of the area
Craigmillar is a deprived housing estate within Edinburgh. First
developed in 1929, it was populated by people from the Cowgate
area of Edinburgh considered, then, to be a deprived part of the
city centre. The area grew in population and housing because it
was close to employment in local mines and 7 breweries.
In the 1960’s further housing was built in the Greendykes
area. With the loss of the mines and the closure of the breweries
during the late 1960s and the 1970s, the area became a high level
unemployment ‘black spot’. Other social problems followed
unemployment: drugs misuse, rise in crime and poor education.
The environment suffered, houses were not properly cared for and
the housing policies from the council were such, that families
considered to be problem families from all parts of the city were
re-located within the area. For this reason Craigmillar became
an area of deprivation. It is now considered to be the fourth
most deprived area in Scotland according to Scottish Government
statistics (4th out of 1222 areas).
The main problems deriving from this deprivation have been social
and economic, both interlinked. Furthermore, Craigmillar is disconnected
geographically from the rest of the vibrant and culturally motivated
city of Edinburgh. It is bordered by a landmark hill, Arthur’s
Seat, resulting in poor access and transport links to the rest
of Edinburgh. It is also a ‘monotenure’ community,
mainly populated by people in social housing. There is historically
very little private housing in the area.
The economic problems became apparent in poor educational aspiration
and attainment, indifference to work, and general social malaise
derived from not having work. The average income per household
is £10,500 per annum, compared to the Scottish and Edinburgh
averages of £20,000 and £30,000per annum.
Edinburgh is a buoyant city. There is a need for affordable houses
for key workers in the city, yet there is very little space for
development. Craigmillar offers space to deliver new housing which
is necessary for key workers, and by doing so potentially generates
a more socially viable and economically mixed community. It will
increase the cultural and social activity of
Edinburgh as a whole.
The potential of Craigmillar to become a quality place in which
to live and work
has been enhanced by the relocation of the main city hospital
nearby and the proposed development of a bio-tech park (these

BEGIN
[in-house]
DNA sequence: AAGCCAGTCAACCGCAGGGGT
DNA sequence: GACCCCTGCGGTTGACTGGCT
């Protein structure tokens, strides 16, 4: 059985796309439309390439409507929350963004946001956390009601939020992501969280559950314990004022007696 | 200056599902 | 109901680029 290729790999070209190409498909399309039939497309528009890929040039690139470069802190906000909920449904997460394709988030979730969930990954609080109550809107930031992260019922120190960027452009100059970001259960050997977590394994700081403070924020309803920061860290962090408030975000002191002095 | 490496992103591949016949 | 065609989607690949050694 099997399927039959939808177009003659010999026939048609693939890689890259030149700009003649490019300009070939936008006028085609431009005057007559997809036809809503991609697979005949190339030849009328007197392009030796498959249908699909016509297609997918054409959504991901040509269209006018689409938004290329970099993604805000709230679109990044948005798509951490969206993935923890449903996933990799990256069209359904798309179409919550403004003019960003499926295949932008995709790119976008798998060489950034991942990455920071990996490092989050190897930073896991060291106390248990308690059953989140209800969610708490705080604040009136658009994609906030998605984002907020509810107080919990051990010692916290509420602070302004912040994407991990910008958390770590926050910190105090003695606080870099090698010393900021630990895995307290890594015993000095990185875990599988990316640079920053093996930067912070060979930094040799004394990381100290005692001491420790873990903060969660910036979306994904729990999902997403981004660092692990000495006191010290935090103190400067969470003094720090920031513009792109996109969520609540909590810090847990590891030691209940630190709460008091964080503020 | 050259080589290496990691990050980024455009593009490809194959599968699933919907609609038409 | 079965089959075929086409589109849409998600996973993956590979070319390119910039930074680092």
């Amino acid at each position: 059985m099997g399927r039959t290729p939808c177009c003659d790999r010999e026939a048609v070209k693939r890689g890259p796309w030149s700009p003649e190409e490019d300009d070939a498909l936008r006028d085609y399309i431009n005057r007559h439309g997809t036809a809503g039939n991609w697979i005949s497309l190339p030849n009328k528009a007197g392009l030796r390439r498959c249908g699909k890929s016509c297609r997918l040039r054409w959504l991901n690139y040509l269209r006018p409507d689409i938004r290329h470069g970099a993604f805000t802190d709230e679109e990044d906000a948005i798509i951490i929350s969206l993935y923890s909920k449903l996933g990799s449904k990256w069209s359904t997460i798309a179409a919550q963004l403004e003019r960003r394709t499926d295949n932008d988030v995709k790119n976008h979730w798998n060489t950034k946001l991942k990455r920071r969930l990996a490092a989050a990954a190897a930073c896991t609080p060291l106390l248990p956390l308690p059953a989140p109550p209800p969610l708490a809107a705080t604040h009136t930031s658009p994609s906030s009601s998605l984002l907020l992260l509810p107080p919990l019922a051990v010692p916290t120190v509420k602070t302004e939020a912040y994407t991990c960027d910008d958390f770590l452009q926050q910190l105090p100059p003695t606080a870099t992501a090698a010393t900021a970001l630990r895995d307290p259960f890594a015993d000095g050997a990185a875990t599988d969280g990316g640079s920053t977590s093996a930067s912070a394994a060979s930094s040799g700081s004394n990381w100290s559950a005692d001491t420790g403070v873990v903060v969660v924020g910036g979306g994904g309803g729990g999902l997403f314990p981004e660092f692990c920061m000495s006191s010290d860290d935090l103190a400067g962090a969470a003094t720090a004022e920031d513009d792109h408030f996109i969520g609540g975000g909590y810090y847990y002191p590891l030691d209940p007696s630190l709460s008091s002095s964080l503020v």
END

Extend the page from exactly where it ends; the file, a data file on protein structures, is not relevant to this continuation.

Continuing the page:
combined will produce 12,000 jobs).
There has also been the development of large retail parks on the
periphery of Craigmillar. The area is more easily accessible from
the city bypass road than from the city centre itself. As a place
to live it is only three miles from the city centre - where there
is a renowned social and cultural vibrancy.
More importantly the people of Craigmillar enjoy this opportunity
to realise the potential for developing community once again with
a proper social mix.
Vision, Chances of development, drivers for change
The main driver for change in the area is the fact that something
has to be done: it has become so badly distressed. It is incumbent
upon the local authority to alleviate the problems of the community
and tackle the housing and economic problems of the area. The
opportunity at this stage could not be greater. The new hospital
has been built close by, and key workers need to be housed providing
a ready-made market for a housing led development. An influx of
new workers will address the need to create a social and economic
community which is economically and socially mixed and which therefore
will be much more sustainable.
The type of housing (public and private), with new quality education
provision, green space, leisure and retail provision, lends itself
to a great opportunity. Quality will be the main driver for change
to make it work.
The first objective has been realised with the formation of the
Craigmillar Joint Venture Company. (JVC) The JVC company, jointly
owned by the local authority (The City of Edinburgh Council) and
its property developer (EDI Group Scotland), has been set up specifically
to deliver the regeneration programme.
The next objective is to refine the master plan for the area,
which has now been called the Urban Design Framework and that
is currently ongoing. This has been complemented by research incorporating
representatives from various stakeholders including the Council,
EDI Group and the local community. This process of engaging with
all the stakeholders in everyway including the branding and marketing
of the company and products i.e. the houses,
commercial units etc, will continue thought the life of the project.
The JVC has also developed our monitoring and evaluation framework
and a baseline study to ensure it can properly measure its success
against the development as it happens. The programme is intended
to last for 15 years; the objectives are becoming quite clear
• 3,600 houses,
• 4 new schools,
• 300,000 square feet of office and retail and leisure space,
• new informal public park and formal open spaces
• new library
• new complementary leisure and sports provisions
• new transport provisions including a tram line , bus and
• proper facilities for young people
• 1500 new job opportunities, 100 apprenticeships
• new housing management and environmental management structure.
These are the hard outcomes of projects, the softer outcomes will
reflect the improvement in the social and economic life of the
area, education and entertainment, employment possibilities, lifelong
learning opportunities, career paths, and quality of life.
LUDA Description of Case Studies
Contract Nr. EVK4 – CT 2002 - 00081 11